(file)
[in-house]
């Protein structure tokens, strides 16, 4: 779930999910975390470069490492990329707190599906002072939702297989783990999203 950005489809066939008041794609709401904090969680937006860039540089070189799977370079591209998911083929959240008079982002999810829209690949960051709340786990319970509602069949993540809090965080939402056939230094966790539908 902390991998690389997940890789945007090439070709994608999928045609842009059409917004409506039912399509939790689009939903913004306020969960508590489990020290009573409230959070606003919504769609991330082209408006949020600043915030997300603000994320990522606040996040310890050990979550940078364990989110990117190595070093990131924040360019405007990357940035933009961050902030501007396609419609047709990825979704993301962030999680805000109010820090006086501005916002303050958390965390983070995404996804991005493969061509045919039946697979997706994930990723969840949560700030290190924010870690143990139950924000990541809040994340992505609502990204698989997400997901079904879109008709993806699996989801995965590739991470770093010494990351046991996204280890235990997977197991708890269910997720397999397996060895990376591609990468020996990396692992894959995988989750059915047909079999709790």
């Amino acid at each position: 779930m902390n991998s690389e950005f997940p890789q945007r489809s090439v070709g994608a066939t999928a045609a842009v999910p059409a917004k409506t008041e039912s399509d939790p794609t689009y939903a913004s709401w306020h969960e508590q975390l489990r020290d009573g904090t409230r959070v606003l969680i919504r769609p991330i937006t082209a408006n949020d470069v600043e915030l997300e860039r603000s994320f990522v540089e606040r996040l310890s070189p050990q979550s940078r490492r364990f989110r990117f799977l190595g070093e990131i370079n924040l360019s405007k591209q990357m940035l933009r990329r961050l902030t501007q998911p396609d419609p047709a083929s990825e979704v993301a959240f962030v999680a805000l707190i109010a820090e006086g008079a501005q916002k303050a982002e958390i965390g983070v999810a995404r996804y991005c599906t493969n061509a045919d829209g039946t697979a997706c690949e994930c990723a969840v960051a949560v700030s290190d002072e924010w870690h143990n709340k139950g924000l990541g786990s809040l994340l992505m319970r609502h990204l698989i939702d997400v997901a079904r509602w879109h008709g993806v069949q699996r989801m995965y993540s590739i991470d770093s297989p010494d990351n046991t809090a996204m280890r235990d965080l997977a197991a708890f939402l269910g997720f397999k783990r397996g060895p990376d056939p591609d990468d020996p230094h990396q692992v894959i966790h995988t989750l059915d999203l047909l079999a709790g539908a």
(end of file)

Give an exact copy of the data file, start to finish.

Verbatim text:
[in-house]
């Protein structure tokens, strides 16, 4: 779930999910975390470069490492990329707190599906002072939702297989783990999203 950005489809066939008041794609709401904090969680937006860039540089070189799977370079591209998911083929959240008079982002999810829209690949960051709340786990319970509602069949993540809090965080939402056939230094966790539908 902390991998690389997940890789945007090439070709994608999928045609842009059409917004409506039912399509939790689009939903913004306020969960508590489990020290009573409230959070606003919504769609991330082209408006949020600043915030997300603000994320990522606040996040310890050990979550940078364990989110990117190595070093990131924040360019405007990357940035933009961050902030501007396609419609047709990825979704993301962030999680805000109010820090006086501005916002303050958390965390983070995404996804991005493969061509045919039946697979997706994930990723969840949560700030290190924010870690143990139950924000990541809040994340992505609502990204698989997400997901079904879109008709993806699996989801995965590739991470770093010494990351046991996204280890235990997977197991708890269910997720397999397996060895990376591609990468020996990396692992894959995988989750059915047909079999709790």
């Amino acid at each position: 779930m902390n991998s690389e950005f997940p890789q945007r489809s090439v070709g994608a066939t999928a045609a842009v999910p059409a917004k409506t008041e039912s399509d939790p794609t689009y939903a913004s709401w306020h969960e508590q975390l489990r020290d009573g904090t409230r959070v606003l969680i919504r769609p991330i937006t082209a408006n949020d470069v600043e915030l997300e860039r603000s994320f990522v540089e606040r996040l310890s070189p050990q979550s940078r490492r364990f989110r990117f799977l190595g070093e990131i370079n924040l360019s405007k591209q990357m940035l933009r990329r961050l902030t501007q998911p396609d419609p047709a083929s990825e979704v993301a959240f962030v999680a805000l707190i109010a820090e006086g008079a501005q916002k303050a982002e958390i965390g983070v999810a995404r996804y991005c599906t493969n061509a045919d829209g039946t697979a997706c690949e994930c990723a969840v960051a949560v700030s290190d002072e924010w870690h143990n709340k139950g924000l990541g786990s809040l994340l992505m319970r609502h990204l698989i939702d997400v997901a079904r509602w879109h008709g993806v069949q699996r989801m995965y993540s590739i991470d770093s297989p010494d990351n046991t809090a996204m280890r235990d965080l997977a197991a708890f939402l269910g997720f397999k783990r397996g060895p990376d056939p591609d990468d020996p230094h990396q692992v894959i966790h995988t989750l059915d999203l047909l079999a709790g539908a």